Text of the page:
Staying One Step Ahead of Interoperability Regulations: What Providers and Developers Need to Know

Over the past decade, our healthcare system has made great strides in achieving interoperability, creating new opportunities and challenges for many players across the industry. Healthcare providers can now access comprehensive health information for their patients from outside the four walls of their clinic. Product developers can leverage new standards to design technology that allows providers and patients to exchange data securely. As a result of critical regulatory proposals, we’re seeing momentum accelerate on both sides to enable transparency and efficiency in the care journey.

Regulatory compliance has emerged as a top priority for our customers in the US and abroad. Whether it includes existing legislation or draft proposals, there are several ways in which new rules affect our customer’s priorities, from technology stack to business strategy. In this post, I wanted to provide our perspective on key regulations and best practices that are advancing our customer’s interoperability initiatives in the US.

In 2016, Congress passed the 21st Century Cures Act to accelerate progress towards nationwide interoperability, and earlier this year, concrete steps were proposed to prohibit information blocking. Leveraging APIs, providers are expected to share health information with patients and their caregivers. Hospitals will need to send ADT alerts to other providers in the patient’s care circle. At the same time, the ONC’s focus has been on reducing the administrative and reporting burden on providers to ease the transition to more transparency and public quality reporting. Once these proposals become law, most healthcare organizations will have to comply to participate in Medicare.

From the rollout of 21st Century Cures, the ONC also committed to advancing a Trusted Exchange Framework and Common Agreement (TEFCA) to improve data sharing across disparate health information networks, serving as a “network of networks.” TEFCA is designed to scale health information exchange nationwide and ensures that health information networks, providers, health plans, patients, and other stakeholders have secure access to their electronic health information when and where it is needed. In 2018, the ONC released the first draft of TEFCA, and a second draft was released several months ago. We believe TEFCA is a critical next step in the evolution of interoperability, as providers and developers both scale their efforts to support the entire continuum of care. It creates “rules of the road” for all to follow and provides efficient access to different networks across the country.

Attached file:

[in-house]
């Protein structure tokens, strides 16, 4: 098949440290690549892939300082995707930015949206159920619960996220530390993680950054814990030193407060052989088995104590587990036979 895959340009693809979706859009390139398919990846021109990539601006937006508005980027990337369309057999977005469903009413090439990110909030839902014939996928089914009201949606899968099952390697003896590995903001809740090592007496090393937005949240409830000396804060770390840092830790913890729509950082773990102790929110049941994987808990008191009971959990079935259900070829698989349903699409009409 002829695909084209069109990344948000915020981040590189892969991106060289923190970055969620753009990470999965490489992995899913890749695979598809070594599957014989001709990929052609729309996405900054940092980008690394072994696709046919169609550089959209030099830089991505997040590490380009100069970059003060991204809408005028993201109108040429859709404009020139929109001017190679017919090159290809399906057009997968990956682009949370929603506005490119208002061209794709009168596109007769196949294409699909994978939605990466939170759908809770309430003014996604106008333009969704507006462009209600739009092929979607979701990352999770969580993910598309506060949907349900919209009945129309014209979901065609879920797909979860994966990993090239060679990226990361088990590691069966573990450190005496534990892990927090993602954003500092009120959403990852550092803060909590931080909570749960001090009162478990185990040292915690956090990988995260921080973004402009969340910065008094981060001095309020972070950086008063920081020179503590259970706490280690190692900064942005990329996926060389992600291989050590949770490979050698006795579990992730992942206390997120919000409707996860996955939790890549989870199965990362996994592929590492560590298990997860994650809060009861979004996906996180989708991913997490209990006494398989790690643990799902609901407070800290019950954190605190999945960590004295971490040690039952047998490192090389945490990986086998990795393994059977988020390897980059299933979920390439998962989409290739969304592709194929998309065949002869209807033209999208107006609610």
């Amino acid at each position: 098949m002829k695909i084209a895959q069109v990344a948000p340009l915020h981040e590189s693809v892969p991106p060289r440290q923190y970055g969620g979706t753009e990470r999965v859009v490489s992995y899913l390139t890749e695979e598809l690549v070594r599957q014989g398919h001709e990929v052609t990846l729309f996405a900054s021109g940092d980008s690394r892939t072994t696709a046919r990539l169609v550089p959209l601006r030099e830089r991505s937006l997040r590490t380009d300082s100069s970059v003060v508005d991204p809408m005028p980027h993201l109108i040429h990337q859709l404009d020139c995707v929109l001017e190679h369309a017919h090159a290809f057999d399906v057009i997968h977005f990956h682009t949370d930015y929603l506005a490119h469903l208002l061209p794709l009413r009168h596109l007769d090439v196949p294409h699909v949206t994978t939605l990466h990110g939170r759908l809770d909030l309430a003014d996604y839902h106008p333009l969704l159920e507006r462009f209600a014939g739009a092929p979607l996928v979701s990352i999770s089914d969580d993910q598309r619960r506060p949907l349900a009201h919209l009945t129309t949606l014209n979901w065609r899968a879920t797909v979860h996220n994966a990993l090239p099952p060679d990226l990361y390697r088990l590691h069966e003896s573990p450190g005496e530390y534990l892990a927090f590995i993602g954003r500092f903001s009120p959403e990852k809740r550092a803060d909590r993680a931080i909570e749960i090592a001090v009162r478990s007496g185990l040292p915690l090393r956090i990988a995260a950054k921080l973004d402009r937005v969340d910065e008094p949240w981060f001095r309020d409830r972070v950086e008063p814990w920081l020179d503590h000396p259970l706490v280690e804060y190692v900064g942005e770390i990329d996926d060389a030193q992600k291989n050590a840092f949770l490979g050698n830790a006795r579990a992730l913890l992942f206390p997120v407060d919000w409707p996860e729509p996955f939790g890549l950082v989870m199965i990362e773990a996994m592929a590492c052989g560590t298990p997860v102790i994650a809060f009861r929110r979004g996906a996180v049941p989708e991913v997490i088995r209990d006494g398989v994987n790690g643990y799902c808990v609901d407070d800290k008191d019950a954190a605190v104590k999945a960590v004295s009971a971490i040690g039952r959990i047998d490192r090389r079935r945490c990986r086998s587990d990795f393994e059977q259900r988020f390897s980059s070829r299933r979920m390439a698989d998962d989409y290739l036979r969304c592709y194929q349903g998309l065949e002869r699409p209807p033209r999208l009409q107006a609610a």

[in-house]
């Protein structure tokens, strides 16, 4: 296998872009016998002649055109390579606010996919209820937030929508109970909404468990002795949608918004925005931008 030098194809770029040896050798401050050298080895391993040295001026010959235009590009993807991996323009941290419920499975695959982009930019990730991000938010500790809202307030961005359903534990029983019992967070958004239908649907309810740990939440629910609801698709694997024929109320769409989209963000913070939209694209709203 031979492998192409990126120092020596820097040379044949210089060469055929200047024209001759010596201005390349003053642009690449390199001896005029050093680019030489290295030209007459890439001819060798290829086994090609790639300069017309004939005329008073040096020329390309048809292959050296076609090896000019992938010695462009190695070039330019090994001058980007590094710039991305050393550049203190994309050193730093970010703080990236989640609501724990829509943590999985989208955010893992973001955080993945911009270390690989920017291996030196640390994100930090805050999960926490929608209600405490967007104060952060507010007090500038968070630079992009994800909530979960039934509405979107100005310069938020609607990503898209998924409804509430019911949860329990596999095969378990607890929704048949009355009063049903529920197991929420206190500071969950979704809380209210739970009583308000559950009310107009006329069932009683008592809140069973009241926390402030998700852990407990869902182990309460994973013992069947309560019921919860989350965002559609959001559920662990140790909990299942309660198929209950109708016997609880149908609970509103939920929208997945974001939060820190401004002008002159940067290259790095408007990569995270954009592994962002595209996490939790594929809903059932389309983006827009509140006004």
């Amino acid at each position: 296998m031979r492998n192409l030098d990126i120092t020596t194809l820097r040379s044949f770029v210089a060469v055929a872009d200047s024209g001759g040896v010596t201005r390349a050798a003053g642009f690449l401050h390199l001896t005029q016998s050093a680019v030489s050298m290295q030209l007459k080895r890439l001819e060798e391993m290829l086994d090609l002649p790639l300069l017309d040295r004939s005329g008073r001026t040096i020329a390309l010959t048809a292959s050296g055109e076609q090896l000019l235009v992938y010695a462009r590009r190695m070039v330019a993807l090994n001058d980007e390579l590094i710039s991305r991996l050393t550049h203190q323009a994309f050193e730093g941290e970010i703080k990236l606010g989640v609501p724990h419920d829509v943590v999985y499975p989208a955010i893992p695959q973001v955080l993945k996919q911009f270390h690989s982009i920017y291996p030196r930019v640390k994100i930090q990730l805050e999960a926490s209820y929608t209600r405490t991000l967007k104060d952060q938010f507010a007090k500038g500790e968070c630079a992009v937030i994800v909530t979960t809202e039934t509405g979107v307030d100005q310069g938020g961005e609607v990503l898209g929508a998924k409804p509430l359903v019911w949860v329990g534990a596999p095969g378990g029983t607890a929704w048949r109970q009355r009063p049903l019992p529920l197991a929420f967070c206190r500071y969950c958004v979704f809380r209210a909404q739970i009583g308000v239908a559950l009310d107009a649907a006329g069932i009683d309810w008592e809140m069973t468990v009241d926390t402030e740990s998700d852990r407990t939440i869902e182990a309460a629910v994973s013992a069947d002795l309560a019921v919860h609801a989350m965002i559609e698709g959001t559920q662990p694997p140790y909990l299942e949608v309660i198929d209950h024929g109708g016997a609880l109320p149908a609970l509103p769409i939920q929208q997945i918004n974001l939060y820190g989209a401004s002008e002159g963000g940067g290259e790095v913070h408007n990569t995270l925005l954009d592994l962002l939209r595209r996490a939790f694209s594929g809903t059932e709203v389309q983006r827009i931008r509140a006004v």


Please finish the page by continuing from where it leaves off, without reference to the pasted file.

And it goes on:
To further develop and operationalize TEFCA, we support the Sequoia Project’s application for the Recognized Coordinating Entity (RCE). The RCE would serve as a governance body to qualify and elect QHINs based on requirements of the Common Agreement. Sequoia Project and Carequality have worked collaboratively with many stakeholders, including Health Gorilla, to enable large-scale, nationwide interoperability. We believe they are best positioned to take TEFCA forward.

Just earlier this week, AHA requested ONC to mandate Qualified Health Information networks (QHINs) to support FHIR, previously excluded in the second draft of TEFCA. I strongly recommend the utilization of FHIR to standardize data exchange methods across the industry. We believe patients and providers will benefit by decreasing the variation in technical and legal policies across provider organizations and vendors.

At Health Gorilla, we have been working intimately with health systems and developers to ensure they are successful once these proposals become law. We are working with diagnostics vendors, including LabCorp and Quest, several health systems, and over a dozen health tech vendors. Among our suite of interoperability products, we offer health systems a data platform that enriches third-party data before it reaches the provider’s medical record. Making third party data meaningful and actionable for providers and developers will be a focus of ours in the coming months.

We’re encouraged by the efforts of ONC and HHS to push us even further and faster towards a system that would be in complete alignment with achieving higher patient outcomes. Progressive legislation helps us better serve our customers with true national connectivity. As the regulatory landscape evolves, our team at Health Gorilla looks forward to a productive dialogue with policy leaders on behalf of our provider and developer customers. We’re proud to work with many organizations in Puerto Rico and the US who use our platform, services, and network to achieve their interoperability goals.

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